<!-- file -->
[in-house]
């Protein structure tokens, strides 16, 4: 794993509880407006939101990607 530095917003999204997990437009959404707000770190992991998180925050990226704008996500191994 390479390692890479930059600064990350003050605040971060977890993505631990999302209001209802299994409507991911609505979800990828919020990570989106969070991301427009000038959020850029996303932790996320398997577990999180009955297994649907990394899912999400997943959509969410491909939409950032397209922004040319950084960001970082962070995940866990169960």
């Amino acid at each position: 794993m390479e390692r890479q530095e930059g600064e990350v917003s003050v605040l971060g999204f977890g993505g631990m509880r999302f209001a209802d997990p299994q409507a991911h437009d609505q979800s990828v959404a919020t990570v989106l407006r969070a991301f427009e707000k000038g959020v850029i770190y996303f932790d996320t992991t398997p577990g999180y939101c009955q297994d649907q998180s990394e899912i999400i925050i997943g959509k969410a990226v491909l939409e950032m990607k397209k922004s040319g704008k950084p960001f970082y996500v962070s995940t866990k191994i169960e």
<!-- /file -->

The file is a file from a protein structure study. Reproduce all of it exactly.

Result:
[in-house]
């Protein structure tokens, strides 16, 4: 794993509880407006939101990607 530095917003999204997990437009959404707000770190992991998180925050990226704008996500191994 390479390692890479930059600064990350003050605040971060977890993505631990999302209001209802299994409507991911609505979800990828919020990570989106969070991301427009000038959020850029996303932790996320398997577990999180009955297994649907990394899912999400997943959509969410491909939409950032397209922004040319950084960001970082962070995940866990169960």
């Amino acid at each position: 794993m390479e390692r890479q530095e930059g600064e990350v917003s003050v605040l971060g999204f977890g993505g631990m509880r999302f209001a209802d997990p299994q409507a991911h437009d609505q979800s990828v959404a919020t990570v989106l407006r969070a991301f427009e707000k000038g959020v850029i770190y996303f932790d996320t992991t398997p577990g999180y939101c009955q297994d649907q998180s990394e899912i999400i925050i997943g959509k969410a990226v491909l939409e950032m990607k397209k922004s040319g704008k950084p960001f970082y996500v962070s995940t866990k191994i169960e």